Gold has posted sharp losses in the Thursday session, erasing the strong gains which marked the Wednesday trading. In North American trade, the spot price for an ounce of gold is $1337.67, down 1.14% on the day. In economic news, unemployment claims dropped to 233 thousand, within expectations of the estimate of 231 thousand. On Friday, the US releases the UoM Consumer Sentiment report.
It’s been a roller-coaster ride for gold over the past two days, marked by sharp gains and losses for the base metal. Tensions in the Middle East remain high, and gold prices soared higher on Wednesday, as US President Trump promised to punish the Syrian regime for an alleged chemical attack by government forces last weekend. For its part, Russia has countered that it will respond to any US move against Syria. The markets were braced for an imminent US air strike, but investors have regained some risk appetite on Thursday after Trump tweeted that a US response could come “very soon or not so soon at all.” With the possibility that Trump’s bite might not follow his bark, gold has become less attractive and dropped sharply on Thursday.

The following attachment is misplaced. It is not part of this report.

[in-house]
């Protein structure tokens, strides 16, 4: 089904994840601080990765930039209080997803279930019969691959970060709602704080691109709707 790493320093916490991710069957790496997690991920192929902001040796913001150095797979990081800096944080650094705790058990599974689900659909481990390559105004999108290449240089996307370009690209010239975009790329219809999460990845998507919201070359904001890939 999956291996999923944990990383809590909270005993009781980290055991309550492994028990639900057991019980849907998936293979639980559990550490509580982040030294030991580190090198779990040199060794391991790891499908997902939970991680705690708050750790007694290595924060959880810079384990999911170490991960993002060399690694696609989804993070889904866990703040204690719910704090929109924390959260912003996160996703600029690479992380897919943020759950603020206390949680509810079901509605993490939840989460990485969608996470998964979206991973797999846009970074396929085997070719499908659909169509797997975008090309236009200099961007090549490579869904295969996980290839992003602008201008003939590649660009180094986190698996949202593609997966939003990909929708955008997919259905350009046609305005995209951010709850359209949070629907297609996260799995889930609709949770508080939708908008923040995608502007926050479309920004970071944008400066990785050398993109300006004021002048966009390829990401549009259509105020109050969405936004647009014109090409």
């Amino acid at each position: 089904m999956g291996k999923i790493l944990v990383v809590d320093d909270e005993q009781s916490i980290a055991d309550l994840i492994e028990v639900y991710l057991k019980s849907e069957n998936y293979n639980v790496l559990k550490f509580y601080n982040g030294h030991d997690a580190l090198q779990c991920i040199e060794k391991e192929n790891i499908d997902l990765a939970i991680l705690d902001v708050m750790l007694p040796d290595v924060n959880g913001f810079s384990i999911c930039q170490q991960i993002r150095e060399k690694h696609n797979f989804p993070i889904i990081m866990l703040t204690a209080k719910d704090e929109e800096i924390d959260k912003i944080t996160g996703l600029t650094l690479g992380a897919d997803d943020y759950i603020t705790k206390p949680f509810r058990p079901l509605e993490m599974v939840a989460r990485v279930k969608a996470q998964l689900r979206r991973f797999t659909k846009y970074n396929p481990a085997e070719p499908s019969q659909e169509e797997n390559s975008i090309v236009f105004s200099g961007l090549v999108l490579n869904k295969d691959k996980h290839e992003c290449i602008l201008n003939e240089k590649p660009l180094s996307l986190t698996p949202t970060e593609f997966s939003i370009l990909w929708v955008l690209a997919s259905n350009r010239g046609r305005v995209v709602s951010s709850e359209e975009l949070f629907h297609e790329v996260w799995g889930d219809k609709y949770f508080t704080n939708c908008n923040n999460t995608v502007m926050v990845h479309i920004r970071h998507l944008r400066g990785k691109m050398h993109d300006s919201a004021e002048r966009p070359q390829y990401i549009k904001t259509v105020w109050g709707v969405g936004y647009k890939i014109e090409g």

The Federal Reserve minutes had a generally hawkish tone, reflective of a solid US economy. All of the Fed policymakers indicated that the US economy would continue to improve and that inflation would rise in the next few months. At the March meeting, the Fed unanimously voted to raise rates by a quarter-point, bringing the benchmark rate to a range between 1.50% and 1.75%. The Fed projection for rate policy in 2018 remains at three hikes, although there is speculation that the Fed could revise the forecast to four rate hikes. Last week, Fed Chair Jerome Powell said that the Fed would likely continue to raise rates in order to keep a lid on inflation, but added that the rate moves would be gradual. A new headache for the Fed is the escalating trade battle between the US and China, which could hurt the economy and raise consumer prices. As for the next two rate meetings, the markets expect Powell & Co. to sit tight in May and raise rates at the June meeting.